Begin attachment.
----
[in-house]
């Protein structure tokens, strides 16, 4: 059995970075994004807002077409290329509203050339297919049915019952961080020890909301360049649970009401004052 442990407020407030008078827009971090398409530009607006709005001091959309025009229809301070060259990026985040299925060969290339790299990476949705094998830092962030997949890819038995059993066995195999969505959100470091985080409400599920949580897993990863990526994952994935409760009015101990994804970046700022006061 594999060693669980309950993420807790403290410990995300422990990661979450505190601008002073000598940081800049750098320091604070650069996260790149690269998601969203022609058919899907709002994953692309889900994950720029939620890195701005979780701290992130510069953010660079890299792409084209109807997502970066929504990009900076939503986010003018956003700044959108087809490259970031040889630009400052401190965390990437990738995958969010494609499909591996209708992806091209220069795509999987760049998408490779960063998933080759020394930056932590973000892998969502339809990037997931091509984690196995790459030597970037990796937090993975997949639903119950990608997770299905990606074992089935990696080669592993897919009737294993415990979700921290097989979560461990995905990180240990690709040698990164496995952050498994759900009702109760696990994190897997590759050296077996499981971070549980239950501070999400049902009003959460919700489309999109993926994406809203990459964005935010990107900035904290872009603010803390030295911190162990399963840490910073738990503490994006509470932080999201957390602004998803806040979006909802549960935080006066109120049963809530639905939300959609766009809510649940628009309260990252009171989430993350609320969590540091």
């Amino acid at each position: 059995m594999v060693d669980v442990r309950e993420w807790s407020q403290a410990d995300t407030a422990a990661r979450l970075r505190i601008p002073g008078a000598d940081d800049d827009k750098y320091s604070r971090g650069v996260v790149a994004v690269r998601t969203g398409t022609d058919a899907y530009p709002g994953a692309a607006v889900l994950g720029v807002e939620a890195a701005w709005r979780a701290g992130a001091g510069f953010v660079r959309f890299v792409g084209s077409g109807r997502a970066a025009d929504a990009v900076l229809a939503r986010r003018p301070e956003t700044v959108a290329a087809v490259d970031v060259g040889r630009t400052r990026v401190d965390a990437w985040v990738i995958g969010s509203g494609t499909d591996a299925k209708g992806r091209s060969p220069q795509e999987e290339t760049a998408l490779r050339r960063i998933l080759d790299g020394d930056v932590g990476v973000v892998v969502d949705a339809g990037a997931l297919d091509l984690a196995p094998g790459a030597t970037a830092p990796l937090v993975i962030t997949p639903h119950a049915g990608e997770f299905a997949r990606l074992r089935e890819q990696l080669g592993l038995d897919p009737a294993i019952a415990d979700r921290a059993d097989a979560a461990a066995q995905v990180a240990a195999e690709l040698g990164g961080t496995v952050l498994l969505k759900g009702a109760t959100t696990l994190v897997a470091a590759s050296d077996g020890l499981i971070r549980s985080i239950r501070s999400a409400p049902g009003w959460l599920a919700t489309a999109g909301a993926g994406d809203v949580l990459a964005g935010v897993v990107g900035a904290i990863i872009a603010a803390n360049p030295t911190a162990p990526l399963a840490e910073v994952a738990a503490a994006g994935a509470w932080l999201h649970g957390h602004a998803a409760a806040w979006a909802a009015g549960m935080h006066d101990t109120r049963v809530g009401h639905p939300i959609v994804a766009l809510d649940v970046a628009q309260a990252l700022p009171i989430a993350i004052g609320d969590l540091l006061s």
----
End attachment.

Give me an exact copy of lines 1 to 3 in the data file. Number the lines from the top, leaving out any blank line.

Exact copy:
[in-house]
């Protein structure tokens, strides 16, 4: 059995970075994004807002077409290329509203050339297919049915019952961080020890909301360049649970009401004052 442990407020407030008078827009971090398409530009607006709005001091959309025009229809301070060259990026985040299925060969290339790299990476949705094998830092962030997949890819038995059993066995195999969505959100470091985080409400599920949580897993990863990526994952994935409760009015101990994804970046700022006061 594999060693669980309950993420807790403290410990995300422990990661979450505190601008002073000598940081800049750098320091604070650069996260790149690269998601969203022609058919899907709002994953692309889900994950720029939620890195701005979780701290992130510069953010660079890299792409084209109807997502970066929504990009900076939503986010003018956003700044959108087809490259970031040889630009400052401190965390990437990738995958969010494609499909591996209708992806091209220069795509999987760049998408490779960063998933080759020394930056932590973000892998969502339809990037997931091509984690196995790459030597970037990796937090993975997949639903119950990608997770299905990606074992089935990696080669592993897919009737294993415990979700921290097989979560461990995905990180240990690709040698990164496995952050498994759900009702109760696990994190897997590759050296077996499981971070549980239950501070999400049902009003959460919700489309999109993926994406809203990459964005935010990107900035904290872009603010803390030295911190162990399963840490910073738990503490994006509470932080999201957390602004998803806040979006909802549960935080006066109120049963809530639905939300959609766009809510649940628009309260990252009171989430993350609320969590540091």
């Amino acid at each position: 059995m594999v060693d669980v442990r309950e993420w807790s407020q403290a410990d995300t407030a422990a990661r979450l970075r505190i601008p002073g008078a000598d940081d800049d827009k750098y320091s604070r971090g650069v996260v790149a994004v690269r998601t969203g398409t022609d058919a899907y530009p709002g994953a692309a607006v889900l994950g720029v807002e939620a890195a701005w709005r979780a701290g992130a001091g510069f953010v660079r959309f890299v792409g084209s077409g109807r997502a970066a025009d929504a990009v900076l229809a939503r986010r003018p301070e956003t700044v959108a290329a087809v490259d970031v060259g040889r630009t400052r990026v401190d965390a990437w985040v990738i995958g969010s509203g494609t499909d591996a299925k209708g992806r091209s060969p220069q795509e999987e290339t760049a998408l490779r050339r960063i998933l080759d790299g020394d930056v932590g990476v973000v892998v969502d949705a339809g990037a997931l297919d091509l984690a196995p094998g790459a030597t970037a830092p990796l937090v993975i962030t997949p639903h119950a049915g990608e997770f299905a997949r990606l074992r089935e890819q990696l080669g592993l038995d897919p009737a294993i019952a415990d979700r921290a059993d097989a979560a461990a066995q995905v990180a240990a195999e690709l040698g990164g961080t496995v952050l498994l969505k759900g009702a109760t959100t696990l994190v897997a470091a590759s050296d077996g020890l499981i971070r549980s985080i239950r501070s999400a409400p049902g009003w959460l599920a919700t489309a999109g909301a993926g994406d809203v949580l990459a964005g935010v897993v990107g900035a904290i990863i872009a603010a803390n360049p030295t911190a162990p990526l399963a840490e910073v994952a738990a503490a994006g994935a509470w932080l999201h649970g957390h602004a998803a409760a806040w979006a909802a009015g549960m935080h006066d101990t109120r049963v809530g009401h639905p939300i959609v994804a766009l809510d649940v970046a628009q309260a990252l700022p009171i989430a993350i004052g609320d969590l540091l006061s």